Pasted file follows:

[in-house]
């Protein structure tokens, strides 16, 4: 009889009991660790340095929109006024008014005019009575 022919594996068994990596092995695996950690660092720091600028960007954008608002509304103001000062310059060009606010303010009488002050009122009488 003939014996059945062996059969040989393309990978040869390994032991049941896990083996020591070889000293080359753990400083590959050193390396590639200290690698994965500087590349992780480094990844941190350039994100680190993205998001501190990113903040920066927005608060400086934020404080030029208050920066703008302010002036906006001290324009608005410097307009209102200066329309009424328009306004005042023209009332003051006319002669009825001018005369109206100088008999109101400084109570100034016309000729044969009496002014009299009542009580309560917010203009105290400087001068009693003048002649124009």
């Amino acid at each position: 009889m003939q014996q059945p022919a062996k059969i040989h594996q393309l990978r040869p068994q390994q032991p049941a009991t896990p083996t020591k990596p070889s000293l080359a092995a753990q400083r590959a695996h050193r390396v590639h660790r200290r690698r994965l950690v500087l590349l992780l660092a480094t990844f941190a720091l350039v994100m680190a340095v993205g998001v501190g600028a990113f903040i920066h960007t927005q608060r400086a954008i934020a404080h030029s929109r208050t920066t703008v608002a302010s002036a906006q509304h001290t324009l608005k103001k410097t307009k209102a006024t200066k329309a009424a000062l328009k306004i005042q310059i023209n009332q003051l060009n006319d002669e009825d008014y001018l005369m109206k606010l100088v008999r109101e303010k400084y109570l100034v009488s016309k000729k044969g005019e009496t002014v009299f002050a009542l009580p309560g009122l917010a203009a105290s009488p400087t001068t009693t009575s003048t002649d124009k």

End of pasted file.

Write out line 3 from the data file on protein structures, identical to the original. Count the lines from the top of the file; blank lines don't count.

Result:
């Amino acid at each position: 009889m003939q014996q059945p022919a062996k059969i040989h594996q393309l990978r040869p068994q390994q032991p049941a009991t896990p083996t020591k990596p070889s000293l080359a092995a753990q400083r590959a695996h050193r390396v590639h660790r200290r690698r994965l950690v500087l590349l992780l660092a480094t990844f941190a720091l350039v994100m680190a340095v993205g998001v501190g600028a990113f903040i920066h960007t927005q608060r400086a954008i934020a404080h030029s929109r208050t920066t703008v608002a302010s002036a906006q509304h001290t324009l608005k103001k410097t307009k209102a006024t200066k329309a009424a000062l328009k306004i005042q310059i023209n009332q003051l060009n006319d002669e009825d008014y001018l005369m109206k606010l100088v008999r109101e303010k400084y109570l100034v009488s016309k000729k044969g005019e009496t002014v009299f002050a009542l009580p309560g009122l917010a203009a105290s009488p400087t001068t009693t009575s003048t002649d124009k």